What happens in the next thirty minutes was like a story out of the movies or what I envisioned was going to be a bad news story the next day. Cars continued to come down and up the hill. More cars sliding off to the right and left. People yelling at each other for their bad driving skills. Really? Do you not see the sheet of ice covering the roads? No one has the skills to do this without all wheel drive, chains on tires, or sand on the road. Strange men try to help by putting dirt under my tires for traction. It doesn't work. I slowly try to back up and over curb to just abandon car. Doesn't work either. I break down and call 911. But, like the radio stations report, the police will only come to you if someone is hurt.
Then it happens. A guardian angel appears. Someone really was listing to my prayers. A large man tells me he and his friends are going to pull my car around and than I've got to go back down the hill. "No I don't want to go back down the hill, I want to go to that hotel I passed and eat vending food snacks." He says there is no other way. I have to do this so he can pull the others out of this mess. His big arm sticks itself in my window, turns the steering wheel towards him and the other men begin to push the car. It was like "Toads Wild Ride" as I slid back down the hill I had just so proudly maneuvered an hour ago.
At that point I gave up. It was time to hang up the keys and call it a day. Fearing I may have to walk in my ballet flats back up that hill to the gas station was not making me feel so good. But, I slowly pull into an apartment complex and into a parking spot by the sales office. Phew! Made it! Now what?
I call my husband for the millionth time. Poor man has been listing to my ranting off and on all night. He hatches the only plan we have left. He's going to walk the six miles from our home to me and then we will have to walk six miles back. It's now dark and everything is frozen over. Thank goodness I just got a full tank of gas and bought that phone charger. "Honey bring my boots, socks, long coat and scarf." Remember I'm in ballet flats!
As I wait for my husband to rescue me, I spend the time talking to friends on the phone who offer encouragement and prayers. Then I start posting on Facebook my frustration and fears. Got to love Facebook because that is how I got rescued. A friend saw my post that my husband was going to walk 6 miles to me. She looked up from her computer and read my post to her husband. He said that was nuts and jumped in his suburban. He was going to also rescue me. Along the way he picked up my husband and they began their super hero adventure of rescue together.
As I wait and am conversing with others on Facebook a women knocks on my window. She too had parked her car in the same apartment parking lot and was stranded. I offered her my warm car and said she could be a part of the rescue that was coming. She lives only 2 miles away. Quickly I found out she was an attorney and had just finished a day in court. Tired and frozen she too was at a breaking point.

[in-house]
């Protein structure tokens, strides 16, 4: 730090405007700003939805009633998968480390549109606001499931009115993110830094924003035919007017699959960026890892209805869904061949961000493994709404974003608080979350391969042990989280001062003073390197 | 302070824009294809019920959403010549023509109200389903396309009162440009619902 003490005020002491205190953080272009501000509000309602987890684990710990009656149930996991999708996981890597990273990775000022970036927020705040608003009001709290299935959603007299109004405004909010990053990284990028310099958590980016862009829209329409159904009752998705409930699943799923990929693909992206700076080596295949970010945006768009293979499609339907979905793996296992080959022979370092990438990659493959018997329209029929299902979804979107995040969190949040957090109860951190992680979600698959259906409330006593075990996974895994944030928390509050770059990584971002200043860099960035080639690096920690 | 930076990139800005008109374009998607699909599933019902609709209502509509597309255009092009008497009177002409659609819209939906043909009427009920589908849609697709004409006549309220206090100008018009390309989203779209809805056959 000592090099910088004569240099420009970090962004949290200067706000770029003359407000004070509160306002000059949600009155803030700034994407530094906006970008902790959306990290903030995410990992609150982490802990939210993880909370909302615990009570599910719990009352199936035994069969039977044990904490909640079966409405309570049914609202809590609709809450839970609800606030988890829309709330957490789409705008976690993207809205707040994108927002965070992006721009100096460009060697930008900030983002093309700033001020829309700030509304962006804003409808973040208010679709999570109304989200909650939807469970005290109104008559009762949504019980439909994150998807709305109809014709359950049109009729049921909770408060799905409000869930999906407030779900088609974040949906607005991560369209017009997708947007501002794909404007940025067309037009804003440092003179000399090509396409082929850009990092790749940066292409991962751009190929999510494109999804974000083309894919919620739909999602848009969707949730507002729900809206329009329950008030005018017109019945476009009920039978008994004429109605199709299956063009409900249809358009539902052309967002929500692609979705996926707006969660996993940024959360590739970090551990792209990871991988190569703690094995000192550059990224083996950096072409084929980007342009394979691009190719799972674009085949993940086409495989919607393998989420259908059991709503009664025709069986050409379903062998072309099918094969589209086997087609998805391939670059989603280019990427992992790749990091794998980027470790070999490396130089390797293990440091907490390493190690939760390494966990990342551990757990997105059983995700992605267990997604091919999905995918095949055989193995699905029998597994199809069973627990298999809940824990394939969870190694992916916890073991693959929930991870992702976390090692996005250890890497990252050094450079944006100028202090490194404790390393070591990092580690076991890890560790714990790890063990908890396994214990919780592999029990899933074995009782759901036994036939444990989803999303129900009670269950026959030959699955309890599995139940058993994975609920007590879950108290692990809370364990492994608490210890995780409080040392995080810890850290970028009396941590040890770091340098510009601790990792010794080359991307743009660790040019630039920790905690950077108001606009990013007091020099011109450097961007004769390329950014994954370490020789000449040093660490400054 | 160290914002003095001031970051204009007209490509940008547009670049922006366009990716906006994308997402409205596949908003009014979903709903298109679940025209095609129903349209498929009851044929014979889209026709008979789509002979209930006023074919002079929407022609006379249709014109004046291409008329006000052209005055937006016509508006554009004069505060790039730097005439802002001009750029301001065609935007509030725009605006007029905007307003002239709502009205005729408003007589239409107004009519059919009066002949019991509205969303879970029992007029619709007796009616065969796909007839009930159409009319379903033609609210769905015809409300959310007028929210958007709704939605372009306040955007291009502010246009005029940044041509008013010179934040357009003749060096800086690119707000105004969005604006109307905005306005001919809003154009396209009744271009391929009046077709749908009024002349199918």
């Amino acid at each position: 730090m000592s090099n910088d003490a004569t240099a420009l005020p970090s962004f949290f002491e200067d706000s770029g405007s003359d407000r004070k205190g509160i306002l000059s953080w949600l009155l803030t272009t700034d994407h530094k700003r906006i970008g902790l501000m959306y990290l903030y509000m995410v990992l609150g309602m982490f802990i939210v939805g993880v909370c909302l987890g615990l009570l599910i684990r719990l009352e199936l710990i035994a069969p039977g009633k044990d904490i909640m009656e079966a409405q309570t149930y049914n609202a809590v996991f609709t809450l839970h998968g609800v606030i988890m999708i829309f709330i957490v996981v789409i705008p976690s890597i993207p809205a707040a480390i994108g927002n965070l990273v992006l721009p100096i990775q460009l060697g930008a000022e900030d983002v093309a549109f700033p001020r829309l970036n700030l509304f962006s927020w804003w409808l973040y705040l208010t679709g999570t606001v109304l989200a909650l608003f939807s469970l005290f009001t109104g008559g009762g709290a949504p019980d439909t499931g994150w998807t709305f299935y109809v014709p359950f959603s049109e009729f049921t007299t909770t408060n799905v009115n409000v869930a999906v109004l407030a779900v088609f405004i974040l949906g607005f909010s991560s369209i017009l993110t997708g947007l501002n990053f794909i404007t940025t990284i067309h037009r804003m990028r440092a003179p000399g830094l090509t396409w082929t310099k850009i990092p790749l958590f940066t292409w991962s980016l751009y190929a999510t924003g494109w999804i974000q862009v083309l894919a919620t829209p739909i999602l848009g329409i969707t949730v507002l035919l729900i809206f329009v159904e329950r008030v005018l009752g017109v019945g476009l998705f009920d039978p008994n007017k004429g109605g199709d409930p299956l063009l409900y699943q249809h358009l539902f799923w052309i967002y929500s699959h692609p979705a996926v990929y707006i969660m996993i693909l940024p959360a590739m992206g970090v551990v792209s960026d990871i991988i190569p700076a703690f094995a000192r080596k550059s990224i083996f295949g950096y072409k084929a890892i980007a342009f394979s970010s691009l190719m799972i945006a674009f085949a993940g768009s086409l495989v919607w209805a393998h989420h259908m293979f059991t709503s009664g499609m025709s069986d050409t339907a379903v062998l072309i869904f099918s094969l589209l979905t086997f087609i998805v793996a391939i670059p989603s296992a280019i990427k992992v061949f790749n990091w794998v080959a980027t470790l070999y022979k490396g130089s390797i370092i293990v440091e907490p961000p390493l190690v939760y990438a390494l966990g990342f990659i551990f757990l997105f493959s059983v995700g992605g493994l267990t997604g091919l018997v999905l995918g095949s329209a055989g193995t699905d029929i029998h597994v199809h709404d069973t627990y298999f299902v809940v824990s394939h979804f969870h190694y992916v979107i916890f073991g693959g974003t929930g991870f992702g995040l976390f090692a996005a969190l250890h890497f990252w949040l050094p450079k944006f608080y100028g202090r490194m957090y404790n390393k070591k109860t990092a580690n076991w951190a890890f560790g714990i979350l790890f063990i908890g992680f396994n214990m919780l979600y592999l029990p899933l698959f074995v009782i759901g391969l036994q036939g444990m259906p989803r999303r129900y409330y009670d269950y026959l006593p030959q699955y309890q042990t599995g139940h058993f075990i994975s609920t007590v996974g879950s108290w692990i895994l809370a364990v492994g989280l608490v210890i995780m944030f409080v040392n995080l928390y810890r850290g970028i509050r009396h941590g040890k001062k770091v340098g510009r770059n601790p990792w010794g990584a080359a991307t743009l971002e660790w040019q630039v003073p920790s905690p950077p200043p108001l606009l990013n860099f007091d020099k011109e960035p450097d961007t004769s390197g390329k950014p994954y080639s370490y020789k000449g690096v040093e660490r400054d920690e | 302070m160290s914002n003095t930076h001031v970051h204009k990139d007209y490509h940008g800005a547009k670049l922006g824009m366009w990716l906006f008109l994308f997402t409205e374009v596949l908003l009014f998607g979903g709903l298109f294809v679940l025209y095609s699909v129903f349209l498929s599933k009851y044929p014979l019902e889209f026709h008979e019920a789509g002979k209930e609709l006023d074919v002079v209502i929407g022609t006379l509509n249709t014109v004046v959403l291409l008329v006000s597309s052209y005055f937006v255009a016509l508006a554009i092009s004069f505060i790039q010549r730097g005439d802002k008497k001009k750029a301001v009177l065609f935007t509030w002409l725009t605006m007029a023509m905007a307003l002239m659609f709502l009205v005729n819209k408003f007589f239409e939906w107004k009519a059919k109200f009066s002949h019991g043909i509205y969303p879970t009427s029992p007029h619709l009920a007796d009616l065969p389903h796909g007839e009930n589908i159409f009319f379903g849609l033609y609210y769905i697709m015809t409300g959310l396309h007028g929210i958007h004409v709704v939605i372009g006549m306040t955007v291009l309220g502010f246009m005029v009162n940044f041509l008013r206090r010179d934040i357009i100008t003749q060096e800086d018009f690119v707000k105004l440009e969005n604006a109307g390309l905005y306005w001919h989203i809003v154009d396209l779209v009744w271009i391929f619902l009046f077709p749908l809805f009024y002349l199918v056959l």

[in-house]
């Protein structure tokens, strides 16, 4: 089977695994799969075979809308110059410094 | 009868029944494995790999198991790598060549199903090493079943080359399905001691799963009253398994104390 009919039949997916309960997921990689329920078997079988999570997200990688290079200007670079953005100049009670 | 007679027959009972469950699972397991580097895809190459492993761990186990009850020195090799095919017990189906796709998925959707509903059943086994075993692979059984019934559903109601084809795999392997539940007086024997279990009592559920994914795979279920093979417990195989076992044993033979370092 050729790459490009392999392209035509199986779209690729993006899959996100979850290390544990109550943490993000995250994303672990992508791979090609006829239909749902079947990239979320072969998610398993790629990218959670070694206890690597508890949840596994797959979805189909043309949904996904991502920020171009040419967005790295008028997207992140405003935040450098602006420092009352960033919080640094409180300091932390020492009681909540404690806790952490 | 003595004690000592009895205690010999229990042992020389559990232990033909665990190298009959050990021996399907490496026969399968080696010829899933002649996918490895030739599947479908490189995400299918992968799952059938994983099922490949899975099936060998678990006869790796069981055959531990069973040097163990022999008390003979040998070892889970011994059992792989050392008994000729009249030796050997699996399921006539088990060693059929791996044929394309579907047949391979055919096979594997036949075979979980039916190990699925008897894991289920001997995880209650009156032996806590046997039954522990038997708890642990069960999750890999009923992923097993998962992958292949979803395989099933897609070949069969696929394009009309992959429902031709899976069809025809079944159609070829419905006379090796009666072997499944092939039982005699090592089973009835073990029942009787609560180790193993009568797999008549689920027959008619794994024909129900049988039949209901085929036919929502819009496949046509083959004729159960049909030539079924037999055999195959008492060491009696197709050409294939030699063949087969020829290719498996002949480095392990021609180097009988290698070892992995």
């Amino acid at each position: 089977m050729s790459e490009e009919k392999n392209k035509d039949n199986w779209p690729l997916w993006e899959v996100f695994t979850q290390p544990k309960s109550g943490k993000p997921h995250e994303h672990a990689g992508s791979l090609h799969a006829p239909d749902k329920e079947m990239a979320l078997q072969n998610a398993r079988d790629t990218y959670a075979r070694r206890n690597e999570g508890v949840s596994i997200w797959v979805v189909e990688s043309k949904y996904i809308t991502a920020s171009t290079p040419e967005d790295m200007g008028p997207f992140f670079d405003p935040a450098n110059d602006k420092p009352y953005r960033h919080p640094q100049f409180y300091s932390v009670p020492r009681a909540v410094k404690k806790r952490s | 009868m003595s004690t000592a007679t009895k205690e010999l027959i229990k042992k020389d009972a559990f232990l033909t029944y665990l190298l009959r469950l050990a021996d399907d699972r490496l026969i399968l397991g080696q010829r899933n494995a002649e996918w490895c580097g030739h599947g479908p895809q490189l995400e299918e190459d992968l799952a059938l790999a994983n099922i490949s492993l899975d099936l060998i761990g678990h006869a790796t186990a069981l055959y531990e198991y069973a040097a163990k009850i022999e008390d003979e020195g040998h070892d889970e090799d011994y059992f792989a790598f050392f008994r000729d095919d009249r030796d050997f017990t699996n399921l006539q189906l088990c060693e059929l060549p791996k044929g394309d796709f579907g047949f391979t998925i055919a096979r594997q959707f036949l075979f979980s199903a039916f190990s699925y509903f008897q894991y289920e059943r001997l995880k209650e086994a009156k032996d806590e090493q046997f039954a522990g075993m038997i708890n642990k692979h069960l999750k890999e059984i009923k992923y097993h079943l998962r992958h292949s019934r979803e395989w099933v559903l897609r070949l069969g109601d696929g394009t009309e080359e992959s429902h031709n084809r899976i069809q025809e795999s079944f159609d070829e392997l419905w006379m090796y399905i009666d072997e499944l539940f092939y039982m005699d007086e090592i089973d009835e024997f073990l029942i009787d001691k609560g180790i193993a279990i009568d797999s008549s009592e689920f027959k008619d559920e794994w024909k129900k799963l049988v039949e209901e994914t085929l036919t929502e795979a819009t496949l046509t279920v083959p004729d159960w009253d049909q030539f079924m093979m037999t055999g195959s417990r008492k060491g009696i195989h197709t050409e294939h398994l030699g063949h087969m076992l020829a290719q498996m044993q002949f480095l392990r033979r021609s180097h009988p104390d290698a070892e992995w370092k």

The men arrived. My sweet husband was in the warmest clothes he could find. A confederate gray wool coat that comes down to just above his ankles and has a short shoulder cape with red lining on the underside. I swear he looked like a confederate officer's ghost. No, he did not inherit this from an civil war ancestor. It was his part of his high school military uniform from the late 70's. "Wow, honey I'm impressed it still fits."
The friends suburban has all wheel drive and drove up and down the icy hills with not one incident. As we passed cars littering the sides of the road I just couldn't believe he was getting through on these icy roads. We dropped off my new attorney friend. As she gets out of the car she passes us her business card and makes us an offer of free legal help if we ever need it. Bonus!
We wind our way through the last streets to home, passing police, abandon cars, wreckers and blocked roads. Never have I ever been so glad to walk through the front door of my home. Ten and a half hours later the frozen adventure of 2014 ended with a big bottle of wine and warmed up plate of southern Bar B Que. As I crawled into my warm bed I prayed one last prayer for all who were still out in this weather.
It was a terrible adventure but it remined me what I love about the South. First, events like this don't normally happen here like they do to our friends and family up North. I have a new sense of sympathy for my northern friends and family. Second, it is in situations like this that good old "Southern Hospitality" reveals itself. People offering to push your car out of a ditch, offering their home, handing out hot chocolate to those waiting for a ride, calling to offer support and prayer is what I love about the South. Strangers become instant friends and friends become family.
Yes, the North might be better prepared for winter storms, but I love the South and the Southern Hospitality of strangers. There is no place like Frozen Not "Hot" Atlanta!
Frozen Not "Hot" Atlanta!